Originally posted by grassgirl View Post
    I have about 6600 isotigs and I'm not sure how to find out how much memory it would take (and that I would request on the cluster) to blast them all to nr. I have heard that I can test a subset (10, 100, 1000), but don't know how to go about doing this. Any suggestions? Should I split my isotig file up before blasting?
    I don't know what blast setup you have (mpiblast or some home made solution), but if your blast clone doesn't split the query for you then yes I would break it up. I usually break it in the amount of nodes I'm allowed, or that I can use.

    I've done this with 33,000 assembled transcripts on a 192 node cluster. It took a few days (2-4 I don't remember) to get all the xml results. Basically I broke down the 33k transcripts in 192 parts. And ran 1 per node.

    Leave a comment:


  • grassgirl
    replied
    Originally posted by Aurelien Mazurie View Post
    I am collecting information about the best strategy to perform de novo transcriptome assembly for a plant for which we have no reference genome. From what I read here it seems that most people are going for Illumina rather than 454 reads (which answers my first question, about which NGS technology should be used for this task).
    I am doing de novo cDNA library assembly on a plant using 454 Junior reads. I am totally new to sequencing, but was told by a researcher with much experience that the 454 de novo data would assemble better than Illumina because of the long reads.

    Also I was told by Roche that there is no protocol for paired end cDNA libraries because the reads are so long and that it isn't a necessity.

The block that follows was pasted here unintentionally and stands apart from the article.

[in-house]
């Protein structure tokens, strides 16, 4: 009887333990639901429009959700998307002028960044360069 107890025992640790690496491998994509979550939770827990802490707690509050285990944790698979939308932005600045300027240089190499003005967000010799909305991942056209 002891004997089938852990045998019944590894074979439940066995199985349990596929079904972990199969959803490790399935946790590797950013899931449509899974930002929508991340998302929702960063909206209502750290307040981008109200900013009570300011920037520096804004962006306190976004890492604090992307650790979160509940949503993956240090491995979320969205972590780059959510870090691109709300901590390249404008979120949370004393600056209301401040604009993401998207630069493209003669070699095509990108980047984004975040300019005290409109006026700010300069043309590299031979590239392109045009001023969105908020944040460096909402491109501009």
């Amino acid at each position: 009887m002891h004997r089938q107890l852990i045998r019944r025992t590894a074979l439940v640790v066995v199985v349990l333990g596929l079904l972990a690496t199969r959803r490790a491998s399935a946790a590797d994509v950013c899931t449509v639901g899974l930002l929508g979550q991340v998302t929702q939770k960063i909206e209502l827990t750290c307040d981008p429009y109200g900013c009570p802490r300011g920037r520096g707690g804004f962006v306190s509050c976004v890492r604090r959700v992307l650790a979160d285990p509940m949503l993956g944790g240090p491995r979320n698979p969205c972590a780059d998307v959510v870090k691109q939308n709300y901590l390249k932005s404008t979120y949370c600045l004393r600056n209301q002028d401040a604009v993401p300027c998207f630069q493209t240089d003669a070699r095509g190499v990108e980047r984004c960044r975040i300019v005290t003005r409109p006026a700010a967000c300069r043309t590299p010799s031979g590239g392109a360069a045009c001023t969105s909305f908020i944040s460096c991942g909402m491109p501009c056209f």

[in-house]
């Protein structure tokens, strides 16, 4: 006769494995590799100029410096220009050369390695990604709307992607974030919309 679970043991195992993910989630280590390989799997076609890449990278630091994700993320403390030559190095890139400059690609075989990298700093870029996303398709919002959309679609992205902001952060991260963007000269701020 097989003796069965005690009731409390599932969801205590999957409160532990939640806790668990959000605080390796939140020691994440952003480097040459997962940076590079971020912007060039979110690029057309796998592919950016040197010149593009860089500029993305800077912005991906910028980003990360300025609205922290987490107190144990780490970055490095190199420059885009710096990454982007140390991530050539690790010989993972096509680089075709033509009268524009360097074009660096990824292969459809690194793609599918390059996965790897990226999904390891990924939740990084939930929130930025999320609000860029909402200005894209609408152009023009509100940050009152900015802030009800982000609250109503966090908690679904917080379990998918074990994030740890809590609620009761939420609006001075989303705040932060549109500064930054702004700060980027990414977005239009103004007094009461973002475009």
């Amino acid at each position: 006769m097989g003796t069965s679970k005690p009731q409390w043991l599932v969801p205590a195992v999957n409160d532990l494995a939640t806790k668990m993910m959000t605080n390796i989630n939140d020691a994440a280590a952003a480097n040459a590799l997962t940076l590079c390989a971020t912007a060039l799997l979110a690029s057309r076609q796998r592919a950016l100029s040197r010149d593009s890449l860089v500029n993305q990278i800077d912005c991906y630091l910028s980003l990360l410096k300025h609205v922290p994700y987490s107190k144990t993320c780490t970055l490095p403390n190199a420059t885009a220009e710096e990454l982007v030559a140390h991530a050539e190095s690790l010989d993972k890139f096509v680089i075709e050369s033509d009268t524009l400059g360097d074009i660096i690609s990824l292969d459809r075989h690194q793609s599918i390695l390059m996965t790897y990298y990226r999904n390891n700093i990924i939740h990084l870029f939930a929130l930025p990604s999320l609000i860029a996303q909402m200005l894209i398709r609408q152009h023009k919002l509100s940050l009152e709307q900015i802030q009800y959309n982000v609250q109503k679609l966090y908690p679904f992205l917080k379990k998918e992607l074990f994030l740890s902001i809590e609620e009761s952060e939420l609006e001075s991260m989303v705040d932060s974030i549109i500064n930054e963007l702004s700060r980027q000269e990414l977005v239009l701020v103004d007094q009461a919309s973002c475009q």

As for assembly, a fellow researcher runs GS de novo Assembler followed by cap3.

    Regarding BLASTING: I have questions regarding the best way to do this with my isotigs. I have access to a cluster with blastall and would like to blast to nt or nr. I have about 6600 isotigs and I'm not sure how to find out how much memory it would take (and that I would request on the cluster) to blast them all to nr. I have heard that I can test a subset (10, 100, 1000), but don't know how to go about doing this. Any suggestions? Should I split my isotig file up before blasting?

    Leave a comment:


  • Celia
    replied
    Wallysby01,

    thanks for answering...as soon as trinity stops running I will have a look at what you said about the 5000 and 10000th contig.

    Our computer has a 8-core processor and 16GB of memory plus 18GB or SWAP.
    and as I said before ABySS always finished over night (max 10hours).

    Leave a comment:


  • Wallysb01
    replied
    Celia,